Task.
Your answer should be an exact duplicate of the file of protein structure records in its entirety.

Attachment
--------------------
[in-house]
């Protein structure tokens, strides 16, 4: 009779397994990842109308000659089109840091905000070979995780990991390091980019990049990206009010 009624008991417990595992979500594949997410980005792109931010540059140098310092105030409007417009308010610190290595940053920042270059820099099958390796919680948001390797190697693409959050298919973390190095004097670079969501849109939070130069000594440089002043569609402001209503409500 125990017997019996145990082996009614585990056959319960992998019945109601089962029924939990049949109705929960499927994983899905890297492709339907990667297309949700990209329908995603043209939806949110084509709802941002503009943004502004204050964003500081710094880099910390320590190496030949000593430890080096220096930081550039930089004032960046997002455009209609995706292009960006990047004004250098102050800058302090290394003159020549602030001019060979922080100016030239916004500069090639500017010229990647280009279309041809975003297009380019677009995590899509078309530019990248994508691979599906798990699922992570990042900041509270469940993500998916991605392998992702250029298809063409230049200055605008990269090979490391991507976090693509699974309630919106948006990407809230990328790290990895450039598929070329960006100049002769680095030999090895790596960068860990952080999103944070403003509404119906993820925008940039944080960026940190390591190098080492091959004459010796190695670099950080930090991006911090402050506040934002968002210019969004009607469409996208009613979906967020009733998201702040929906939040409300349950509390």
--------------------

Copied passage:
[in-house]
């Protein structure tokens, strides 16, 4: 009779397994990842109308000659089109840091905000070979995780990991390091980019990049990206009010 009624008991417990595992979500594949997410980005792109931010540059140098310092105030409007417009308010610190290595940053920042270059820099099958390796919680948001390797190697693409959050298919973390190095004097670079969501849109939070130069000594440089002043569609402001209503409500 125990017997019996145990082996009614585990056959319960992998019945109601089962029924939990049949109705929960499927994983899905890297492709339907990667297309949700990209329908995603043209939806949110084509709802941002503009943004502004204050964003500081710094880099910390320590190496030949000593430890080096220096930081550039930089004032960046997002455009209609995706292009960006990047004004250098102050800058302090290394003159020549602030001019060979922080100016030239916004500069090639500017010229990647280009279309041809975003297009380019677009995590899509078309530019990248994508691979599906798990699922992570990042900041509270469940993500998916991605392998992702250029298809063409230049200055605008990269090979490391991507976090693509699974309630919106948006990407809230990328790290990895450039598929070329960006100049002769680095030999090895790596960068860990952080999103944070403003509404119906993820925008940039944080960026940190390591190098080492091959004459010796190695670099950080930090991006911090402050506040934002968002210019969004009607469409996208009613979906967020009733998201702040929906939040409300349950509390």